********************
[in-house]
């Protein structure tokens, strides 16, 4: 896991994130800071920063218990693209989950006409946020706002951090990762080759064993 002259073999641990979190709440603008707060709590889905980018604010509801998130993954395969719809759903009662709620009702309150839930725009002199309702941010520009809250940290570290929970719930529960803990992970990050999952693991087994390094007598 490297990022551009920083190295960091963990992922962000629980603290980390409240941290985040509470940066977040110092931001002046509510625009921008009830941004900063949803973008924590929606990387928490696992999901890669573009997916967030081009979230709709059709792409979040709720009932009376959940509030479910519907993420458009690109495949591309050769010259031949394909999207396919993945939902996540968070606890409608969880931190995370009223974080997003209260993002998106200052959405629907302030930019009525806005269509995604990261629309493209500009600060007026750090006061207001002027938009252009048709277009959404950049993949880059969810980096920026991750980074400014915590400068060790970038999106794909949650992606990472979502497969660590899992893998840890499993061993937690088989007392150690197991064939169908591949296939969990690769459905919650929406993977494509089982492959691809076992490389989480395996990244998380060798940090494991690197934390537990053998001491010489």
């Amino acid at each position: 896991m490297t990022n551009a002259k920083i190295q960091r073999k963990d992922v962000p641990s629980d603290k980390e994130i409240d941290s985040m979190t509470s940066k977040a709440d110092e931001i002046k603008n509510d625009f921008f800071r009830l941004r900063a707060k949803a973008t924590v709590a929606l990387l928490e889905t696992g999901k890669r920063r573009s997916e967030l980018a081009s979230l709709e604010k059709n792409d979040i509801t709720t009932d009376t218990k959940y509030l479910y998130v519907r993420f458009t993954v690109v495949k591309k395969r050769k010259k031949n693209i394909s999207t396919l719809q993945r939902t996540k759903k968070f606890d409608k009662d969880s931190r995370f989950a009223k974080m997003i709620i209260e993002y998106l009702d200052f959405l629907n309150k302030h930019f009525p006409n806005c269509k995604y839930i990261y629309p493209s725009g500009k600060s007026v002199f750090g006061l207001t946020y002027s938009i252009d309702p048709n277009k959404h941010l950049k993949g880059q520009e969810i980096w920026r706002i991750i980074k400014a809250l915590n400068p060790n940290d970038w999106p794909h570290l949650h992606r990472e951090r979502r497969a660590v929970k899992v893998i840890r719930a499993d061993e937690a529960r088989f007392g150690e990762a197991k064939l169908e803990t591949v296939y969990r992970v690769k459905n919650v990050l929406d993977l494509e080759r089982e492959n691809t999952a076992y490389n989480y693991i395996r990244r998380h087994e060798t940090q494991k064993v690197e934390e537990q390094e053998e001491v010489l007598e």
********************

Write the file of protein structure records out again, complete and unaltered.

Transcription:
[in-house]
């Protein structure tokens, strides 16, 4: 896991994130800071920063218990693209989950006409946020706002951090990762080759064993 002259073999641990979190709440603008707060709590889905980018604010509801998130993954395969719809759903009662709620009702309150839930725009002199309702941010520009809250940290570290929970719930529960803990992970990050999952693991087994390094007598 490297990022551009920083190295960091963990992922962000629980603290980390409240941290985040509470940066977040110092931001002046509510625009921008009830941004900063949803973008924590929606990387928490696992999901890669573009997916967030081009979230709709059709792409979040709720009932009376959940509030479910519907993420458009690109495949591309050769010259031949394909999207396919993945939902996540968070606890409608969880931190995370009223974080997003209260993002998106200052959405629907302030930019009525806005269509995604990261629309493209500009600060007026750090006061207001002027938009252009048709277009959404950049993949880059969810980096920026991750980074400014915590400068060790970038999106794909949650992606990472979502497969660590899992893998840890499993061993937690088989007392150690197991064939169908591949296939969990690769459905919650929406993977494509089982492959691809076992490389989480395996990244998380060798940090494991690197934390537990053998001491010489």
């Amino acid at each position: 896991m490297t990022n551009a002259k920083i190295q960091r073999k963990d992922v962000p641990s629980d603290k980390e994130i409240d941290s985040m979190t509470s940066k977040a709440d110092e931001i002046k603008n509510d625009f921008f800071r009830l941004r900063a707060k949803a973008t924590v709590a929606l990387l928490e889905t696992g999901k890669r920063r573009s997916e967030l980018a081009s979230l709709e604010k059709n792409d979040i509801t709720t009932d009376t218990k959940y509030l479910y998130v519907r993420f458009t993954v690109v495949k591309k395969r050769k010259k031949n693209i394909s999207t396919l719809q993945r939902t996540k759903k968070f606890d409608k009662d969880s931190r995370f989950a009223k974080m997003i709620i209260e993002y998106l009702d200052f959405l629907n309150k302030h930019f009525p006409n806005c269509k995604y839930i990261y629309p493209s725009g500009k600060s007026v002199f750090g006061l207001t946020y002027s938009i252009d309702p048709n277009k959404h941010l950049k993949g880059q520009e969810i980096w920026r706002i991750i980074k400014a809250l915590n400068p060790n940290d970038w999106p794909h570290l949650h992606r990472e951090r979502r497969a660590v929970k899992v893998i840890r719930a499993d061993e937690a529960r088989f007392g150690e990762a197991k064939l169908e803990t591949v296939y969990r992970v690769k459905n919650v990050l929406d993977l494509e080759r089982e492959n691809t999952a076992y490389n989480y693991i395996r990244r998380h087994e060798t940090q494991k064993v690197e934390e537990q390094e053998e001491v010489l007598e």